A Lightweight And Solid Approach

Towards Micro Frontends (Micro Service Clients) With Angular And/Or Other Frameworks

Even though the word iframe causes bad feelings for most web devs, it turns out that using them for building SPAs for micro services — aka micro frontends — is a good choice. For instance, they allow for a perfect isolation between clients and for a separate deployment. Because of the isolation they also allow using different SPA frameworks. Besides iframes, there are other approaches to use SPAs in micro service architectures — of course, each of them has their own pros and cons. A good overview can be found here. Another great resource comparing the options available is Brecht Billiet‘s presentation about this topic.

In addition to this, I’ve written another blog post comparing several approaches by evaluating them against some selected architectural goals.

As Asim Hussain shows in this blog article, using iframes can also be a nice solution for migrating an existing AngularJS application to Angular.

For the approach described here, I’ve written a “meta router” to load different spa clients for micro services in iframes. It takes care about the iframe’s creation and about synchronizing their routes with the shell’s url. It also resizes the iframe dynamically to prevent a scrolling bar within it. The library is written in a framework agnostic way.

The router can be installed via npm:

npm install meta-spa-router --save

The source code and an example can be found in my GitHub account.

In the example I’m using VanillaJS for the shell application and Angular for the routed child apps.

This is how to set up the shell with VanillaJS:

var MetaRouter = require('meta-spa-router').MetaRouter;

var config = [
    {
        path: 'a',
        app: '/app-a/dist'
    },
    {
        path: 'b',
        app: '/app-b/dist'
    }
];

window.addEventListener('load', function() { 

	var router = new MetaRouter();
	router.config(config);
	router.init();
	router.preload();


    document.getElementById('link-a')
            .addEventListener('click', function() { router.go('a') });

    document.getElementById('link-b')
            .addEventListener('click', function() { router.go('b') });

    document.getElementById('link-aa')
            .addEventListener('click', function() { router.go('a', 'a') });

            document.getElementById('link-ab')
            .addEventListener('click', function() { router.go('a', 'b') });        

}); 

And here is the HTML for the shell:

<div>
    <a id="link-a">Route to A</a> |
    <a id="link-b">Route to B</a> |
    <a id="link-aa">Jump to A within A</a> |
    <a id="link-ab">Jump to B within A</a>
</div>

<!-- placeholder for routed apps -->
<div id="outlet"></div>

The router creates the iframes as children of the element with the id outlet and allows switching between them using the method go. As you see in the example, it also allows to jump to a subroute within an application.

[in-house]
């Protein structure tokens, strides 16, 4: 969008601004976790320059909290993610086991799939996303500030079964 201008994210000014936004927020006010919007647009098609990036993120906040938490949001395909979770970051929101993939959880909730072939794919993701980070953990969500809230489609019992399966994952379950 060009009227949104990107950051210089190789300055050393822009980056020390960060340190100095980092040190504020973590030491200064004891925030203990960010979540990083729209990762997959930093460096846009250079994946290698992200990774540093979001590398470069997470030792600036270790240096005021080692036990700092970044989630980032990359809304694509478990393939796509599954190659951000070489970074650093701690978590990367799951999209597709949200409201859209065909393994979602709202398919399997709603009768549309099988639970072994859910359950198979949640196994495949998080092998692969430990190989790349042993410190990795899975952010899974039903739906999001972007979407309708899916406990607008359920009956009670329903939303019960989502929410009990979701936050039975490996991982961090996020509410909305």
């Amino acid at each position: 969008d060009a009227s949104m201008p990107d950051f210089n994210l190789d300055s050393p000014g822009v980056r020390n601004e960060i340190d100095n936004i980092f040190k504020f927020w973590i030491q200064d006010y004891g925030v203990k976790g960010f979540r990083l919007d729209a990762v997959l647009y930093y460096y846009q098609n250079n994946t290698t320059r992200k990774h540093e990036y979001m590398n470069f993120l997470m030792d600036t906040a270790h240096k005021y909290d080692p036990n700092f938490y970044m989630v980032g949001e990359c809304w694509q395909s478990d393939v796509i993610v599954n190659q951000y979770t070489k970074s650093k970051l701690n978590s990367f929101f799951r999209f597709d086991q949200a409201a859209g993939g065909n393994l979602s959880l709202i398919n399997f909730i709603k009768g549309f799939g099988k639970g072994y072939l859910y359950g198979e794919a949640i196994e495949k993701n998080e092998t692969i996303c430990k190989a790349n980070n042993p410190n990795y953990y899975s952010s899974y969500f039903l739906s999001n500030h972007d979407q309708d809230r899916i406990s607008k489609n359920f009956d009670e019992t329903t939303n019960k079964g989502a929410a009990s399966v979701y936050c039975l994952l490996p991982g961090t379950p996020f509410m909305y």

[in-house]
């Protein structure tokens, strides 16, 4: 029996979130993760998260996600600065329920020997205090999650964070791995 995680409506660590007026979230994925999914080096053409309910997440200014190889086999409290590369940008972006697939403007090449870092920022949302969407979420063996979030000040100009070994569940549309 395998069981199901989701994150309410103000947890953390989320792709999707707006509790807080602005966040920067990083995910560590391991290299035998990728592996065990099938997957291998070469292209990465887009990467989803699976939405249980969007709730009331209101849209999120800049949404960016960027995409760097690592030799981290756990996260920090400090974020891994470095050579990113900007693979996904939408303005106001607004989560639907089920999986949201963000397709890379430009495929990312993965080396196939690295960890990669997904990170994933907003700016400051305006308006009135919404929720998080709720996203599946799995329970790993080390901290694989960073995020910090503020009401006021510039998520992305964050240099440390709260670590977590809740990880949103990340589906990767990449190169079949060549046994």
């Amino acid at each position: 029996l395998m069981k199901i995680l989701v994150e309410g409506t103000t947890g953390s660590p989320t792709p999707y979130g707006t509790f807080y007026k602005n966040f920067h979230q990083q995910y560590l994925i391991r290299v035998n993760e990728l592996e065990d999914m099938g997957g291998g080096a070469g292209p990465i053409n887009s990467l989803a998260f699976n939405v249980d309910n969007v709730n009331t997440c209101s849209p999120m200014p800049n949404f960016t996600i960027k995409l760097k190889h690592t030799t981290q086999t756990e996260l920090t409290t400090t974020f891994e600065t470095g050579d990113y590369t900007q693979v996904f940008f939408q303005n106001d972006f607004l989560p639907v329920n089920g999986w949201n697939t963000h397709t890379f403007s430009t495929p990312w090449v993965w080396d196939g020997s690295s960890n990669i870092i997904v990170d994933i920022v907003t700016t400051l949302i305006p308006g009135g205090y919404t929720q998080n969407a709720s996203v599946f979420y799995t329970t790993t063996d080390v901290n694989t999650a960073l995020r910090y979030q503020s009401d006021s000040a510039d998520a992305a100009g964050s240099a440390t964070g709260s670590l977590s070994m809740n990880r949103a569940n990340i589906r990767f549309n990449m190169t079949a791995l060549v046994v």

The routed applications use the RoutedApp class to establish a connection with the shell. This is necessary to sync the client app’s router with the shell’s one. As I’m using Angular in my example, I’m registering it as a service. Instead of this, one could also directly instantiate it when going with other frameworks.

To register this service that comes without Angular Metadata for AOT because its framework agnostic, I’m creating a token in a new file app.tokens.ts:

import { RoutedApp } from 'meta-spa-router';
import { InjectionToken } from '@angular/core';

export const ROUTED_APP = new InjectionToken<RoutedApp>('ROUTED_APP');

Then I’m using it to create a service provider for the RoutedApp class:

import { RoutedApp } from 'meta-spa-router';
[...]

@NgModule({
  [...],  
  providers: [{ provide: ROUTED_APP, useFactory: () => new RoutedApp() }],
  bootstrap: [AppComponent]
})
export class AppModule { }

In the AppComponent I’m getting hold of a RoutedApp instance by using dependency injection:

// app.component.ts in routed app

import { Router, NavigationEnd } from '@angular/router';
import { Component } from '@angular/core';
import { filter } from 'rxjs/operators';
import { RoutedApp } from 'meta-spa-router';

@Component({
  selector: 'app-root',
  templateUrl: './app.component.html',
  styleUrls: ['./app.component.css']
})
export class AppComponent {
  title = 'app';

  constructor(
    private router: Router, 
    @Inject(ROUTED_APP) private routedApp: RoutedApp) {
    this.initRoutedApp();
  }
  
  initRoutedApp() {
    
    this.routedApp.config({ appId: 'a' });
    this.routedApp.init();

    this.router.events.pipe(filter(e => e instanceof NavigationEnd)).subscribe((e: NavigationEnd) => {
      this.routedApp.sendRoute(e.url);
    });

    this.routedApp.registerForRouteChange(url => this.router.navigateByUrl(url));
  }

}

I’m assigning an appId which is by convention the same as the child app’s path in the shell. In addition to that, I’m also synchronizing the meta router with the child’s apps one.

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